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Old Dewer and the Wild Hunt

Updated: Feb 12

Imagine walking over Dartmoor at night. The sky is dark with storm clouds, the air filled with rain. A wind howls as it whips through the stone atop Hound Tor...Yet is it really just the wind making that ghastly noise? You pause for a moment, struggling to make sense of your surroundings, and reach a terrible conclusion. The sound coming from nearby emanates from a hundred different tongues. Each of them is black with evil intent.

Surely this cannot be the baying of hounds! Who in their right mind would drive a pack of such beasts over the moor on such an awful night? Your blood chills as a figure suddenly looms over the tor, answering your question in the most fearful of ways. For this is Old Dewer, Master of the Wild Hunt. And at his feet are his infamous wisht hounds.

Wistman's Wood on Dartmoor
Wistman's Wood on Dartmoor

Wistman's Wood is all that remains of an oak forest that once cloaked the whole of Dartmoor under leaves. Nestling beside the West Dart River in a steep-sided valley, it's well worth the short walk from the main Princetown to Postbridge Road. A visitor can enjoy a clotted cream tea at the nearby Two Bridges Hotel whilst there.

After dark, the wood may take on a more frightening aspect. There's talk of witchcraft taking place there. Of covens; paganism; even satanists conducting rituals beneath its canopy of trees. Perhaps that's fanciful, but who knows? According to legend, Wistman's Wood is where Old Dewer kennels his pack.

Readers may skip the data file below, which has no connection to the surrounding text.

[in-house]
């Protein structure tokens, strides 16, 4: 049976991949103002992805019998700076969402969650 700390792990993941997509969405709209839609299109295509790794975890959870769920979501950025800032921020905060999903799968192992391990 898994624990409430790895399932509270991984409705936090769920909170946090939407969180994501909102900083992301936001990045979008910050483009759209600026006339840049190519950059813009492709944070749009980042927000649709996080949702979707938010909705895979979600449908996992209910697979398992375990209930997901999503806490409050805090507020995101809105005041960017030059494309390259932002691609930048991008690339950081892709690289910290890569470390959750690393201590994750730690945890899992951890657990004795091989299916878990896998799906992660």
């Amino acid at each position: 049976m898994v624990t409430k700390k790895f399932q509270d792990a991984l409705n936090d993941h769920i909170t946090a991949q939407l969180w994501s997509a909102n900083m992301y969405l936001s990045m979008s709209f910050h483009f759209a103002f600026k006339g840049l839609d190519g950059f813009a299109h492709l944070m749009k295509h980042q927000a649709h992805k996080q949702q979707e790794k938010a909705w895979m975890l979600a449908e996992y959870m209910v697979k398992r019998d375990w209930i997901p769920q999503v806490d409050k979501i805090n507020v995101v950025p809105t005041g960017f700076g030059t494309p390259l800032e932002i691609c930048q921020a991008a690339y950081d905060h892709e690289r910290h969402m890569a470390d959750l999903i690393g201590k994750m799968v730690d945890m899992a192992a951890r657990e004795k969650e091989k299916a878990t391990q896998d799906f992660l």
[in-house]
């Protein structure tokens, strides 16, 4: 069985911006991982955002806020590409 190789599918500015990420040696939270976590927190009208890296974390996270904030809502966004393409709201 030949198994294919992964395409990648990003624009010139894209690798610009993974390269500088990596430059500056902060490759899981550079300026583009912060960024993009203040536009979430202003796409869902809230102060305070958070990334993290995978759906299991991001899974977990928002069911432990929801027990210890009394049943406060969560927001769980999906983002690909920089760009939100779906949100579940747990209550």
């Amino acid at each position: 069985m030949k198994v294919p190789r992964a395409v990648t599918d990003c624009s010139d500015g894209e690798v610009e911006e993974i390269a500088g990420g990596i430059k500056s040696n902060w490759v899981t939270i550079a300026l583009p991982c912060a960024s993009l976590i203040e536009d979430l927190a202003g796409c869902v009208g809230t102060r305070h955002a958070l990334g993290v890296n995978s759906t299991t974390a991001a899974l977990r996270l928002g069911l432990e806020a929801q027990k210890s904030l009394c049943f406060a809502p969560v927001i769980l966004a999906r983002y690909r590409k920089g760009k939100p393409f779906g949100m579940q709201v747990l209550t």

Those wisht hounds have been described as large, black and powerful, with eyes that glow like hellfire. Flames have been noted, shooting from mouths filled with razor-sharp fangs.

Horror writing sometimes crosses the line of good taste and Dartmoor's folklore does this in regards to these creatures. In some especially unpleasant versions of the tale, they are said to be the souls of children who died before being baptised!

The Dewerstone on Dartmoor
The Dewerstone on Dartmoor

The picture above is the Dewerstone, one of Dartmoor's prettiest landmarks. Back in 1997, it was one of the very first places I visited on the moor.

It's a lovely spot to see on a bright summer's day, although my guide (being only recently acquainted with Dartmoor herself) had no idea about the sinister folklore associated with the place.

It's said to be the haunt of Old Dewer himself.

Old Dewer is said to lure unwary travellers to the top of the Dewerstone, before ordering his wisht hounds to chase them off its rocky precipice, so they fall to their deaths below.

The victims' bodies are never found, for the icy waters of the River Plym flow directly beneath. The river ferries the corpses out to the open sea at Plymouth.

'The Dewerstone' from Sabine Baring Gould's "Book of Dartmoor"
'The Dewerstone' from Sabine Baring Gould's "Book of Dartmoor"

Almost ninety years before I visited, Sabine Baring-Gould mentioned the Dewerstone in 'A Book of Folklore' (1913). This is what he wrote...

"There is a great cliff of granite rising precipitately above the River Plym that debouches at Plymouth, which goes by the name of the Dewerstone, or the rock of Tiu or of Tyr. On the top of this crag the Wild Huntsman is said to be frequently seen along with his fire-breathing Wish-hounds; and his horn is heard ringing afar over the moors; and as he chases, the yelping of his hounds may be heard. He hunts human souls."

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